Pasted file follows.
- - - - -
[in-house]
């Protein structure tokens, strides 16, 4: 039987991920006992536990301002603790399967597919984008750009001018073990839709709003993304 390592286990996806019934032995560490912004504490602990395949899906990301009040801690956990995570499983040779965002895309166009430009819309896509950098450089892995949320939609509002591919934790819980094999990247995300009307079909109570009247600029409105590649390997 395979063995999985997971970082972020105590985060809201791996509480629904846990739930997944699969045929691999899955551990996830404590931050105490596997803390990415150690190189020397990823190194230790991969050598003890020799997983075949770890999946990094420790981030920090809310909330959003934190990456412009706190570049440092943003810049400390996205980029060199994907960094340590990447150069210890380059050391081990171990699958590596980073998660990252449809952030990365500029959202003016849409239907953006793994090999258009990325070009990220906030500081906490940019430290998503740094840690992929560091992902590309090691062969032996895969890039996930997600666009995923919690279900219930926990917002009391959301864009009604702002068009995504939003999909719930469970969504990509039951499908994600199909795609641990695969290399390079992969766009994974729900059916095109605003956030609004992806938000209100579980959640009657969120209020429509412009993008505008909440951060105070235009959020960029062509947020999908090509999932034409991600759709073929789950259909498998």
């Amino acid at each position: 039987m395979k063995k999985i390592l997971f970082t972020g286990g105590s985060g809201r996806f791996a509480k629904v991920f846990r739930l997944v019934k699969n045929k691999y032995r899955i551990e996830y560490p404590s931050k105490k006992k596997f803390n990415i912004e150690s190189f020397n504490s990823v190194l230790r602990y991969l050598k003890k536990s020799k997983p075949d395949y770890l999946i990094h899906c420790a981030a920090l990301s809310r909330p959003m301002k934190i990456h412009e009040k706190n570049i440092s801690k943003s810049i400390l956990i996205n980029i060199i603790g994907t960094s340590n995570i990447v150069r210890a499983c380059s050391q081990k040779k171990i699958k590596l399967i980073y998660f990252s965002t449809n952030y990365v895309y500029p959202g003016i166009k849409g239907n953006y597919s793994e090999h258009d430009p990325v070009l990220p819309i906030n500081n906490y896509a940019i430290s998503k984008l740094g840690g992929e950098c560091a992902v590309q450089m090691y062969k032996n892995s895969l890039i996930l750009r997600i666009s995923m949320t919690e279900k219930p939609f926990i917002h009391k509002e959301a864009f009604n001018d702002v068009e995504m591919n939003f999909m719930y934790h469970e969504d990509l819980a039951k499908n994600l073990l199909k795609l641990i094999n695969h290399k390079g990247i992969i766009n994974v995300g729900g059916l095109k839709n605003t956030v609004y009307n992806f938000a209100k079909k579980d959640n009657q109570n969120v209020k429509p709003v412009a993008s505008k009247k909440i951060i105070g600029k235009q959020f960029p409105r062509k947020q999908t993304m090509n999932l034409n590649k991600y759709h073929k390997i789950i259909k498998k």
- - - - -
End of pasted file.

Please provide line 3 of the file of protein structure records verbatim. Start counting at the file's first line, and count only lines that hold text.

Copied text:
């Amino acid at each position: 039987m395979k063995k999985i390592l997971f970082t972020g286990g105590s985060g809201r996806f791996a509480k629904v991920f846990r739930l997944v019934k699969n045929k691999y032995r899955i551990e996830y560490p404590s931050k105490k006992k596997f803390n990415i912004e150690s190189f020397n504490s990823v190194l230790r602990y991969l050598k003890k536990s020799k997983p075949d395949y770890l999946i990094h899906c420790a981030a920090l990301s809310r909330p959003m301002k934190i990456h412009e009040k706190n570049i440092s801690k943003s810049i400390l956990i996205n980029i060199i603790g994907t960094s340590n995570i990447v150069r210890a499983c380059s050391q081990k040779k171990i699958k590596l399967i980073y998660f990252s965002t449809n952030y990365v895309y500029p959202g003016i166009k849409g239907n953006y597919s793994e090999h258009d430009p990325v070009l990220p819309i906030n500081n906490y896509a940019i430290s998503k984008l740094g840690g992929e950098c560091a992902v590309q450089m090691y062969k032996n892995s895969l890039i996930l750009r997600i666009s995923m949320t919690e279900k219930p939609f926990i917002h009391k509002e959301a864009f009604n001018d702002v068009e995504m591919n939003f999909m719930y934790h469970e969504d990509l819980a039951k499908n994600l073990l199909k795609l641990i094999n695969h290399k390079g990247i992969i766009n994974v995300g729900g059916l095109k839709n605003t956030v609004y009307n992806f938000a209100k079909k579980d959640n009657q109570n969120v209020k429509p709003v412009a993008s505008k009247k909440i951060i105070g600029k235009q959020f960029p409105r062509k947020q999908t993304m090509n999932l034409n590649k991600y759709h073929k390997i789950i259909k498998k």